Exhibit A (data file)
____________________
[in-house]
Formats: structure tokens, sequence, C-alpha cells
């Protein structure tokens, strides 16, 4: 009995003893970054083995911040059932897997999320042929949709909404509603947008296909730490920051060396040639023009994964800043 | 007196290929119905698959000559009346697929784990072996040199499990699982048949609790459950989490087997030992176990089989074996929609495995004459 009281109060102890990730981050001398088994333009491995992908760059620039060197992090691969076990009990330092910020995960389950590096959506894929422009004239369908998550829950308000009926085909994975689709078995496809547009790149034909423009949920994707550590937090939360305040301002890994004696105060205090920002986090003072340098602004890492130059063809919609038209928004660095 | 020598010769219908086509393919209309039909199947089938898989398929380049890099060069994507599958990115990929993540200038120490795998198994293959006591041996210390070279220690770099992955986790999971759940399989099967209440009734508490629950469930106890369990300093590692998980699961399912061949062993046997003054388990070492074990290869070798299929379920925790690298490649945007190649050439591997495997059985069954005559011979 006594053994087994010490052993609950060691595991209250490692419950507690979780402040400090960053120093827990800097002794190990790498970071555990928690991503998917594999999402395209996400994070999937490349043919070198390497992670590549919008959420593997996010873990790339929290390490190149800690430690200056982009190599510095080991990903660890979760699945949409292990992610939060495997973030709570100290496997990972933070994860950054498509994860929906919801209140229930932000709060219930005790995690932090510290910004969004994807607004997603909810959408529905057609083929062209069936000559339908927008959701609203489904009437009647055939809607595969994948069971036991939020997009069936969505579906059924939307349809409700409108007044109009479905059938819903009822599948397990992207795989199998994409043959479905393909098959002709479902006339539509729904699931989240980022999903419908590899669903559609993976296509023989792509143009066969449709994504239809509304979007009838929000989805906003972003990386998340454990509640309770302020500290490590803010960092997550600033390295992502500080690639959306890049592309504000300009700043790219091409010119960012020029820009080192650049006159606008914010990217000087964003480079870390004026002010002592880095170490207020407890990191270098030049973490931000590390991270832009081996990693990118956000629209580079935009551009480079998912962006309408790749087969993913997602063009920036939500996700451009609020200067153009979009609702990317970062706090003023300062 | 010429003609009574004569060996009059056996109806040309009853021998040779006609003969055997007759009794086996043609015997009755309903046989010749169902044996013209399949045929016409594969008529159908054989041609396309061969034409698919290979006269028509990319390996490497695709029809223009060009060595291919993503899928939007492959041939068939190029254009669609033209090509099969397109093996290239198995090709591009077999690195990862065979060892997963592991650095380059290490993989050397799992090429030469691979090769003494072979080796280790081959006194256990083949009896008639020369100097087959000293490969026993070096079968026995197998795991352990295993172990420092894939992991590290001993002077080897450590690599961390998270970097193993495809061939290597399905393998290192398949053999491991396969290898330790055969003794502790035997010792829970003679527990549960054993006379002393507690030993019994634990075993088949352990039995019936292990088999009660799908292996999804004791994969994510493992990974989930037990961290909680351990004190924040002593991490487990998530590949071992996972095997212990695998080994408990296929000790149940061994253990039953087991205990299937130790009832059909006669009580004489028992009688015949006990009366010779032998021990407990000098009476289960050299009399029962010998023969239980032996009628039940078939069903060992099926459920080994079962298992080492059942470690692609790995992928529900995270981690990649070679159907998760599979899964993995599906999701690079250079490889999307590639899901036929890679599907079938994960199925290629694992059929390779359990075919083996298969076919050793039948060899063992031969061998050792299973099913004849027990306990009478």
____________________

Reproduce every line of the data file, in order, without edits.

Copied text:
[in-house]
Formats: structure tokens, sequence, C-alpha cells
């Protein structure tokens, strides 16, 4: 009995003893970054083995911040059932897997999320042929949709909404509603947008296909730490920051060396040639023009994964800043 | 007196290929119905698959000559009346697929784990072996040199499990699982048949609790459950989490087997030992176990089989074996929609495995004459 009281109060102890990730981050001398088994333009491995992908760059620039060197992090691969076990009990330092910020995960389950590096959506894929422009004239369908998550829950308000009926085909994975689709078995496809547009790149034909423009949920994707550590937090939360305040301002890994004696105060205090920002986090003072340098602004890492130059063809919609038209928004660095 | 020598010769219908086509393919209309039909199947089938898989398929380049890099060069994507599958990115990929993540200038120490795998198994293959006591041996210390070279220690770099992955986790999971759940399989099967209440009734508490629950469930106890369990300093590692998980699961399912061949062993046997003054388990070492074990290869070798299929379920925790690298490649945007190649050439591997495997059985069954005559011979 006594053994087994010490052993609950060691595991209250490692419950507690979780402040400090960053120093827990800097002794190990790498970071555990928690991503998917594999999402395209996400994070999937490349043919070198390497992670590549919008959420593997996010873990790339929290390490190149800690430690200056982009190599510095080991990903660890979760699945949409292990992610939060495997973030709570100290496997990972933070994860950054498509994860929906919801209140229930932000709060219930005790995690932090510290910004969004994807607004997603909810959408529905057609083929062209069936000559339908927008959701609203489904009437009647055939809607595969994948069971036991939020997009069936969505579906059924939307349809409700409108007044109009479905059938819903009822599948397990992207795989199998994409043959479905393909098959002709479902006339539509729904699931989240980022999903419908590899669903559609993976296509023989792509143009066969449709994504239809509304979007009838929000989805906003972003990386998340454990509640309770302020500290490590803010960092997550600033390295992502500080690639959306890049592309504000300009700043790219091409010119960012020029820009080192650049006159606008914010990217000087964003480079870390004026002010002592880095170490207020407890990191270098030049973490931000590390991270832009081996990693990118956000629209580079935009551009480079998912962006309408790749087969993913997602063009920036939500996700451009609020200067153009979009609702990317970062706090003023300062 | 010429003609009574004569060996009059056996109806040309009853021998040779006609003969055997007759009794086996043609015997009755309903046989010749169902044996013209399949045929016409594969008529159908054989041609396309061969034409698919290979006269028509990319390996490497695709029809223009060009060595291919993503899928939007492959041939068939190029254009669609033209090509099969397109093996290239198995090709591009077999690195990862065979060892997963592991650095380059290490993989050397799992090429030469691979090769003494072979080796280790081959006194256990083949009896008639020369100097087959000293490969026993070096079968026995197998795991352990295993172990420092894939992991590290001993002077080897450590690599961390998270970097193993495809061939290597399905393998290192398949053999491991396969290898330790055969003794502790035997010792829970003679527990549960054993006379002393507690030993019994634990075993088949352990039995019936292990088999009660799908292996999804004791994969994510493992990974989930037990961290909680351990004190924040002593991490487990998530590949071992996972095997212990695998080994408990296929000790149940061994253990039953087991205990299937130790009832059909006669009580004489028992009688015949006990009366010779032998021990407990000098009476289960050299009399029962010998023969239980032996009628039940078939069903060992099926459920080994079962298992080492059942470690692609790995992928529900995270981690990649070679159907998760599979899964993995599906999701690079250079490889999307590639899901036929890679599907079938994960199925290629694992059929390779359990075919083996298969076919050793039948060899063992031969061998050792299973099913004849027990306990009478």